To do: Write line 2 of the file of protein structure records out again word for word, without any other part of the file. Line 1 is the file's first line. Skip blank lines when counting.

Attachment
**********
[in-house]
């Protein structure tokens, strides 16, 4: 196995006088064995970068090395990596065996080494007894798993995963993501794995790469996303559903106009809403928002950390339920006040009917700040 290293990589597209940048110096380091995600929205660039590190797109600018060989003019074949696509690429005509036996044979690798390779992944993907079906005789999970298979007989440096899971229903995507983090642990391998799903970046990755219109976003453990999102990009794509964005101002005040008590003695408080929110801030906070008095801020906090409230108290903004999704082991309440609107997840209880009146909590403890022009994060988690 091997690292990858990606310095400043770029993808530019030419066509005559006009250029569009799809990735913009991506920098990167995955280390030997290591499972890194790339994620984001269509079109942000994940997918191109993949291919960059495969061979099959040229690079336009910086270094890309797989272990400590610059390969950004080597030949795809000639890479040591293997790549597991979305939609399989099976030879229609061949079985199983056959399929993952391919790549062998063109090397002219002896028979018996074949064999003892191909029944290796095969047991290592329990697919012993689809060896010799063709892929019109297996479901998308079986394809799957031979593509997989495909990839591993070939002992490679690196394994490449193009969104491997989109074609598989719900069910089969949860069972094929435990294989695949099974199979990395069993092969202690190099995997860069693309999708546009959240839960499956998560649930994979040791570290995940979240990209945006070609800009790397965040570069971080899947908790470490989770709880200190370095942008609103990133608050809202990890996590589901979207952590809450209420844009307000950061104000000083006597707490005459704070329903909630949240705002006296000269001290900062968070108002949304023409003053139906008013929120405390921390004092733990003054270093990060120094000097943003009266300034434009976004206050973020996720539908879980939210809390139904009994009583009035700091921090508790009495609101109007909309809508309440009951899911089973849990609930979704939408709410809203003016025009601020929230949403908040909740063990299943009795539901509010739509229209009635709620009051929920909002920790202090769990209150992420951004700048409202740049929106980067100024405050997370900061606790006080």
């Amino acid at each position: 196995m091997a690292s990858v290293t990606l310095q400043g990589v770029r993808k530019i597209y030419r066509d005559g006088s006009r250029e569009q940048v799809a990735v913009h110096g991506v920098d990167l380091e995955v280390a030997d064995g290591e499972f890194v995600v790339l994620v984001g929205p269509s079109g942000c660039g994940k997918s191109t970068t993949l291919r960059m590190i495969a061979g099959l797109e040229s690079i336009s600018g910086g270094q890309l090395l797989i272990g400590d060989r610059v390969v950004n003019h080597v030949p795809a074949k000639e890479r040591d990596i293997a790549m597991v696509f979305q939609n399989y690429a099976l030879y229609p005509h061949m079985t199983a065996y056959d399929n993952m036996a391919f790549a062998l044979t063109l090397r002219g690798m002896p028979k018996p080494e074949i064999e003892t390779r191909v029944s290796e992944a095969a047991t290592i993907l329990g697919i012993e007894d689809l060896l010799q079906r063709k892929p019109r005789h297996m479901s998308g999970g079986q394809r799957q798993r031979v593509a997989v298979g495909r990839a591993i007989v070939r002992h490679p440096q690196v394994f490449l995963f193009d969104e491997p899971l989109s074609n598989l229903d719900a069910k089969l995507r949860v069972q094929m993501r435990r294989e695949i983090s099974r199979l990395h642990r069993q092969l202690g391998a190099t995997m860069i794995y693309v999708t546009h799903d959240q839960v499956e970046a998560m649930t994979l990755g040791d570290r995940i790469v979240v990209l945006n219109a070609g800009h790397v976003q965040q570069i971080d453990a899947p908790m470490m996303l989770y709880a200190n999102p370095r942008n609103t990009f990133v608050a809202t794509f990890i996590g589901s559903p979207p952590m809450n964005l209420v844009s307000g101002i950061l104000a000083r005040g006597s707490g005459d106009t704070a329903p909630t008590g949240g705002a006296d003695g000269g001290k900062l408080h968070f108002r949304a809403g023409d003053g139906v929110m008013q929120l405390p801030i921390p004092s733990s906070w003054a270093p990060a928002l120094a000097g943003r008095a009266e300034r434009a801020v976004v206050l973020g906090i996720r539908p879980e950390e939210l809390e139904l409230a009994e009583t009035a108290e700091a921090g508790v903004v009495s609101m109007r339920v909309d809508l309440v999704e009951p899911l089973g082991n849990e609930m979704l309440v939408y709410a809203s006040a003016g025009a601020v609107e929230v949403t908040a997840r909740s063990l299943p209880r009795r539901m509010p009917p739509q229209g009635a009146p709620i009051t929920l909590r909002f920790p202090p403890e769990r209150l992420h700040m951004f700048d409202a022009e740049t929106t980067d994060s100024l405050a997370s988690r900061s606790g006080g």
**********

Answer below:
């Protein structure tokens, strides 16, 4: 196995006088064995970068090395990596065996080494007894798993995963993501794995790469996303559903106009809403928002950390339920006040009917700040 290293990589597209940048110096380091995600929205660039590190797109600018060989003019074949696509690429005509036996044979690798390779992944993907079906005789999970298979007989440096899971229903995507983090642990391998799903970046990755219109976003453990999102990009794509964005101002005040008590003695408080929110801030906070008095801020906090409230108290903004999704082991309440609107997840209880009146909590403890022009994060988690 091997690292990858990606310095400043770029993808530019030419066509005559006009250029569009799809990735913009991506920098990167995955280390030997290591499972890194790339994620984001269509079109942000994940997918191109993949291919960059495969061979099959040229690079336009910086270094890309797989272990400590610059390969950004080597030949795809000639890479040591293997790549597991979305939609399989099976030879229609061949079985199983056959399929993952391919790549062998063109090397002219002896028979018996074949064999003892191909029944290796095969047991290592329990697919012993689809060896010799063709892929019109297996479901998308079986394809799957031979593509997989495909990839591993070939002992490679690196394994490449193009969104491997989109074609598989719900069910089969949860069972094929435990294989695949099974199979990395069993092969202690190099995997860069693309999708546009959240839960499956998560649930994979040791570290995940979240990209945006070609800009790397965040570069971080899947908790470490989770709880200190370095942008609103990133608050809202990890996590589901979207952590809450209420844009307000950061104000000083006597707490005459704070329903909630949240705002006296000269001290900062968070108002949304023409003053139906008013929120405390921390004092733990003054270093990060120094000097943003009266300034434009976004206050973020996720539908879980939210809390139904009994009583009035700091921090508790009495609101109007909309809508309440009951899911089973849990609930979704939408709410809203003016025009601020929230949403908040909740063990299943009795539901509010739509229209009635709620009051929920909002920790202090769990209150992420951004700048409202740049929106980067100024405050997370900061606790006080």